Barry Silbert-led Digital Currency Group (DCG), arguably the most prominent investment firm in the bitcoin and blockchain industries, revealed that miners and businesses came to a consensus to solve bitcoin’s underlying scaling issue. On May 23, DCG announced that a group of companies representing the…
Barry Silbert-led Digital Currency Group (DCG), arguably the most prominent investment firm in the bitcoin and blockchain industries, revealed that miners and businesses came to a consensus to solve bitcoin’s underlying scaling issue.
On May 23, DCG announced that a group of companies representing the bitcoin industry and community with 83.3 percent of hashing power, 20.5 million bitcoin wallets and 5.1 billion on-chain transaction volume, agreed to the activation of the Bitcoin Core development team’s transaction malleability fix Segregated Witness (Segwit) and a 2MB hard fork within six months thereafter.
The planned execution of a 2MB hard fork is a crucial compromise that needs to considered and acknowledged in this agreement. Initially, On February 21, at the Hong Kong Bitcoin Roundtable event, the mining community and bitcoin industry agreed upon the execution of a hard fork to expand the bitcoin block size to 2MB and address the network’s growing user base and daily transaction volume.
“This hard-fork is expected to include features which are currently being discussed within technical communities, including an increase in the non-witness data to be around 2 MB, with the total size no more than 4 MB, and will only be adopted with broad support across the entire Bitcoin community. We will run a SegWit release in production by the time such a hard-fork is released in a version of Bitcoin Core,” read the agreement.
However, when the Bitcoin Core development team allocated its resources and time solely in the development and activation of Segwit, a conflict arose between the mining and development communities. Mining pools, especially those operated by Chinese companies including Bitmain and ViaBTC, felt that the Bitcoin Core development team as well as the industry abandoned the Hong Kong agreement without first conducting a discussion with the mining community.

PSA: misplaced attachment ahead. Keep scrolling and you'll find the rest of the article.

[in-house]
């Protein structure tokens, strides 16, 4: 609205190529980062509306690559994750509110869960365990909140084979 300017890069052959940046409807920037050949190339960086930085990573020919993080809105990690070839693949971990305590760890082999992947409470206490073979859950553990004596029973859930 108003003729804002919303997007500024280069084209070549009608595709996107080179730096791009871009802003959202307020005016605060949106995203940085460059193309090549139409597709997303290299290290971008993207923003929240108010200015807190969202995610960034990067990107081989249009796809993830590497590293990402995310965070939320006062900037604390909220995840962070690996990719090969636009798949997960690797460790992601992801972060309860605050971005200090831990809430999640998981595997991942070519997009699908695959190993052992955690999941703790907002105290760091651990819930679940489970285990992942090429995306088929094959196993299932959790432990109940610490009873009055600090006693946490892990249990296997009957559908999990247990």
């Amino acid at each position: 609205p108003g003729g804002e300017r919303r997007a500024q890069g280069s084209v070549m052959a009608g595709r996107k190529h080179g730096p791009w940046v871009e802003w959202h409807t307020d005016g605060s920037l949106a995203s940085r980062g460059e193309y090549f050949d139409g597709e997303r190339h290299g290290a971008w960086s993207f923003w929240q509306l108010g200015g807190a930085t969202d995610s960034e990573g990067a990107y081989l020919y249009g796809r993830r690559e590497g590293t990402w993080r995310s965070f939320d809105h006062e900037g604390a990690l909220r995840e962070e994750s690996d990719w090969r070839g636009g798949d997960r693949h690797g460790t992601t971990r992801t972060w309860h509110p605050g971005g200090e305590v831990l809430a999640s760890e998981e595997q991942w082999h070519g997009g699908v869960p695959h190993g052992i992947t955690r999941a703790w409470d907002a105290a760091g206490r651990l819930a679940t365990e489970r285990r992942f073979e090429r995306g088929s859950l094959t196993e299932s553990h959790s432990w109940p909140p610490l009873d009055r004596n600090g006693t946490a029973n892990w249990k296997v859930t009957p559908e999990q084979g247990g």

Today, DCG announced that a compromise between the mining community and industry has been made. In return for the activation of Segwit by, the industry has agreed on the execution of a 2MB hard fork, which would further expand the bitcoin blockchain’s capacity.
Ultimately, the recently made consensus amongst miners and businesses can be referred back to the original Hong Kong Roundtable agreement wherein miners agreed to “only run Bitcoin Core-compatible consensus systems, eventually containing both SegWit and the hard-fork, in production, for the foreseeable future.”
The Bitcoin Scaling Agreement at Consensus 2017 essentially represents the identical vision miners always had, which is, respect the mining community’s request for on-chain capacity increase and it will support solutions of the Bitcoin Core development team, including Segwit.
Aside from the execution of the Segwit2MB proposal, which entails the activation of Segwit at an 80 percent threshold and the activation of a 2MB hard fork, miners and businesses that participated in the Bitcoin Scaling Agreement at Consensus 2017 stated that more technical mechanisms will be developed to optimize and further improve the Bitcoin network.
“We are also committed to the research and development of technical mechanisms to improve signaling in the bitcoin community, as well as to put in place communication tools, in order to more closely coordinate with ecosystem participants in the design, integration, and deployment of safe solutions that increase bitcoin capacity,” read the agreement.
The Bitcoin industry’s decision to conduct the 2MB hard fork to increase the current bitcoin block size cap isn’t merely a compromise developed to convince the mining community to support Segwit. Currently, Bitcoin has a severe blockchain congestion problem with which users are struggling to transact even with optimal and high fees.
Featured image from Shutterstock.
Last modified: May 21, 2020 9:47 AM UTC